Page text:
Crewe RAF veteran remembers body-strewn Normandy beaches on D-Day anniversary

Bernard’s original note from Montgomery, issued on D-Day, reads: ‘To us is given the honour of striking a blow for freedom which will live in history; and in the better days that lie ahead men will speak with pride of our doings’.

The stirring words of Eisenhower’s message include the memorable line: ‘The tide has turned. The free men of the world are marching together to victory’.

First published in News
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Crewe Guardian: Photograph of the Author by , Reporter

A Crewe RAF veteran has recounted going ashore in Normandy seventy years after he took part in the D-Day Landings.

Sergeant Bernard ‘Taffy’ Morgan was just 20 years old when his landing craft reached a body-strewn Gold Beach on June 6 1944.

As a cipher and code operator with 83 Group Control Centre, 2nd Tactical Air Force, he used Type X machines to decipher top-secret messages to maintain allied air superiority.

His heroism during the war forms part of an eventful life in which he narrowly missed out on the 1948 London Olympics, decoded one of the most famous military transmissions ever sent and met Winston Churchill and Mahatma Ghandi.

As part of the 70th commemorations he’s visiting Normandy this weekend to take part in church services and deliver an Alex football shirt on behalf of his beloved Railwaymen, as a gift to remember Crewe lads who gave their life for freedom.

Bernard volunteered aged 18 in 1942. After progressing through basic training in Blackpool – where he encountered a certain RAF officer called Stanley Matthews – he progressed via Norfolk, Oxfordshire and a mobile unit in Folkestone before leaving Felixstowe port on June 2, 1944.

“We sailed through the straits of Dover without a shot fired from the Germans, straight to the Isle of White, which was codenamed Picadilly Circus,” said Bernard, 90.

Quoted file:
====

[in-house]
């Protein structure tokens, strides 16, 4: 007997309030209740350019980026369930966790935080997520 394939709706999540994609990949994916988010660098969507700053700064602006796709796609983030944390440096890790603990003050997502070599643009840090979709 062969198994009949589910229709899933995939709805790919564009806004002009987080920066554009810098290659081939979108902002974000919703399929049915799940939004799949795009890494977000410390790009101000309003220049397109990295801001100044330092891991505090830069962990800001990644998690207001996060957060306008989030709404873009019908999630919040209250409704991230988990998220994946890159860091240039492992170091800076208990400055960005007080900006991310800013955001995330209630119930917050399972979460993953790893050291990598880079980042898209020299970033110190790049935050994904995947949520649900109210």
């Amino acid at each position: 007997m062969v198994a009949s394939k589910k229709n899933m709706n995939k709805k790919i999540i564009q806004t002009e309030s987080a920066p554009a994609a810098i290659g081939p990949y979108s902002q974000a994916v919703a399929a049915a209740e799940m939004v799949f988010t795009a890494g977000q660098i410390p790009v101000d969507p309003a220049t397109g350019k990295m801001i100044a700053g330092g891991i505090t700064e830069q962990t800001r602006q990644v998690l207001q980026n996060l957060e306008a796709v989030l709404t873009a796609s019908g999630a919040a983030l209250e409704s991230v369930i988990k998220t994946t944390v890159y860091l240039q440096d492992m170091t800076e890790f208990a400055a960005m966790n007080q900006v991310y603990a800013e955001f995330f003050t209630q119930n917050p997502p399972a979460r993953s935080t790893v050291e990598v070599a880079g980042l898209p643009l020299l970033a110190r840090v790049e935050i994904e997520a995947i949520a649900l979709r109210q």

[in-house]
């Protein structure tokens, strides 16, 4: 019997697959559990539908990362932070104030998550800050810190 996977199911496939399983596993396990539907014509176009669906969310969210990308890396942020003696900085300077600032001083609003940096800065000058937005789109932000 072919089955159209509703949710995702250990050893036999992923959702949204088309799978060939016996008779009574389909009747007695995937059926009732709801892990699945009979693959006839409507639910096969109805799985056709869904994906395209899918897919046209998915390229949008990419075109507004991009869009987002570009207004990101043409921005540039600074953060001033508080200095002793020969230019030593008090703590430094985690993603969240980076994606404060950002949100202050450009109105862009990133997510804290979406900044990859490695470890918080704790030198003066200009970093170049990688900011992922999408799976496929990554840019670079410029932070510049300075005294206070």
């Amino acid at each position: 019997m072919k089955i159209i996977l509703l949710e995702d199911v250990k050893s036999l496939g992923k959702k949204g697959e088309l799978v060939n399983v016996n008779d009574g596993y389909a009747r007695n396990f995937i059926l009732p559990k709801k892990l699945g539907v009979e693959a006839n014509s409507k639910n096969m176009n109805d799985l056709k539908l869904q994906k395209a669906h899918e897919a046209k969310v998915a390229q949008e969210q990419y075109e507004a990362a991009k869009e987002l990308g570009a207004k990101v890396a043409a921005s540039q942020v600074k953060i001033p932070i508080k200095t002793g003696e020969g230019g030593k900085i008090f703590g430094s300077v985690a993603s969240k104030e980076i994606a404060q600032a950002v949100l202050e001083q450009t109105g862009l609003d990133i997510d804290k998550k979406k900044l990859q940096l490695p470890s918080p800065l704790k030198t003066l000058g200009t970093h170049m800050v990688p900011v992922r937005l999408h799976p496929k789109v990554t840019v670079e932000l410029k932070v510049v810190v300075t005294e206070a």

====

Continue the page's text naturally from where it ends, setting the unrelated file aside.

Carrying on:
“The clever lads on the boat were saying ‘it’s just another exercise’ and I was hoping likewise.

“But then they came round with these handbooks full of French phrases. I said: ‘it’s not much of an exercise this – look where we’re going!’”

Confirmation came a short time later, when Bernard was handed two letters – one from General Montgomery and one from Dwight D Eisenhower – informing him he was part of the largest seaborne military operation in history.

It was while on deck, manning a Bren gun against low flying enemy aircraft, that Bernard saw the full scale of the assault.

“There were hundreds of landing craft lined up. It was a 25 mile long front.

“The army were first in. We had six battleships behind us. The Germans were firing from the Atlantic Wall and the battleships were firing back. We were under this canopy of shells, some of which were falling into landing craft full of people.

“You could see them all down the line waiting to go ashore. The shells were dropping and blowing the craft up.

“When it was our turn, I can well remember it. I was only 20 and I’d never seen a dead body, but they were still there on the beaches. It was a sad sight.”

After battling though Holland and Belgium, Bernard was in Schneverdingen, Germany, when he decoded one of the most famous messages of all – that of Germany’s surrender and the end of war in Europe.

“I decoded it as it came through. I couldn’t believe it. All the lads were saying: ‘look at this Taffy! Are you typing it right?’ The next day we had a bit of a party.”

By the time Bernard reached India en-route to fight the Japanese, the Americans had dropped the atom bomb and the war was over.

But Bernard’s adventures continued – accompanying an Indian officer to meet Ghandi, narrowly missing the cut to run the mile for Great Britain at the 1948 Olympics and forming a domestic middle-distance rivalry with the likes of future BBC presenter, David Coleman.

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